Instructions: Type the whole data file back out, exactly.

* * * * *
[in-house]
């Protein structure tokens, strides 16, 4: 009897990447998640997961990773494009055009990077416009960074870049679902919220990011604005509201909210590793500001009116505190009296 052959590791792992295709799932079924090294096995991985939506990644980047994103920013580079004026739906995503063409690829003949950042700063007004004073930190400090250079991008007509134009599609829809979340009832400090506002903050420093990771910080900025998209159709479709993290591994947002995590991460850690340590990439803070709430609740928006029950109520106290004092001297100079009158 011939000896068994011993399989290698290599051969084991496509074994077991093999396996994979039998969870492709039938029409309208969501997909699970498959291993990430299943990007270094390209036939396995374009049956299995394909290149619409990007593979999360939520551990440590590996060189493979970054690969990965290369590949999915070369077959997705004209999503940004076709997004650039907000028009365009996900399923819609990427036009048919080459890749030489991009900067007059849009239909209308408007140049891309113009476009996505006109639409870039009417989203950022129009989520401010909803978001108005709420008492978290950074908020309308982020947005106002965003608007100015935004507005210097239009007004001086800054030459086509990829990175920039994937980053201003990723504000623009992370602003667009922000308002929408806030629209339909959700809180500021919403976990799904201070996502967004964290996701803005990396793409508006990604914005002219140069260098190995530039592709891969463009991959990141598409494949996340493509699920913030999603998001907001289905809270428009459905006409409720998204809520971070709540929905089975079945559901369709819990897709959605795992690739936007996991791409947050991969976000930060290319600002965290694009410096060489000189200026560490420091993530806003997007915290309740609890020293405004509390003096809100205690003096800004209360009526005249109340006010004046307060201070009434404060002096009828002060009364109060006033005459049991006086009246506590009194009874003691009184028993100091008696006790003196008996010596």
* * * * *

[in-house]
């Protein structure tokens, strides 16, 4: 009897990447998640997961990773494009055009990077416009960074870049679902919220990011604005509201909210590793500001009116505190009296 052959590791792992295709799932079924090294096995991985939506990644980047994103920013580079004026739906995503063409690829003949950042700063007004004073930190400090250079991008007509134009599609829809979340009832400090506002903050420093990771910080900025998209159709479709993290591994947002995590991460850690340590990439803070709430609740928006029950109520106290004092001297100079009158 011939000896068994011993399989290698290599051969084991496509074994077991093999396996994979039998969870492709039938029409309208969501997909699970498959291993990430299943990007270094390209036939396995374009049956299995394909290149619409990007593979999360939520551990440590590996060189493979970054690969990965290369590949999915070369077959997705004209999503940004076709997004650039907000028009365009996900399923819609990427036009048919080459890749030489991009900067007059849009239909209308408007140049891309113009476009996505006109639409870039009417989203950022129009989520401010909803978001108005709420008492978290950074908020309308982020947005106002965003608007100015935004507005210097239009007004001086800054030459086509990829990175920039994937980053201003990723504000623009992370602003667009922000308002929408806030629209339909959700809180500021919403976990799904201070996502967004964290996701803005990396793409508006990604914005002219140069260098190995530039592709891969463009991959990141598409494949996340493509699920913030999603998001907001289905809270428009459905006409409720998204809520971070709540929905089975079945559901369709819990897709959605795992690739936007996991791409947050991969976000930060290319600002965290694009410096060489000189200026560490420091993530806003997007915290309740609890020293405004509390003096809100205690003096800004209360009526005249109340006010004046307060201070009434404060002096009828002060009364109060006033005459049991006086009246506590009194009874003691009184028993100091008696006790003196008996010596």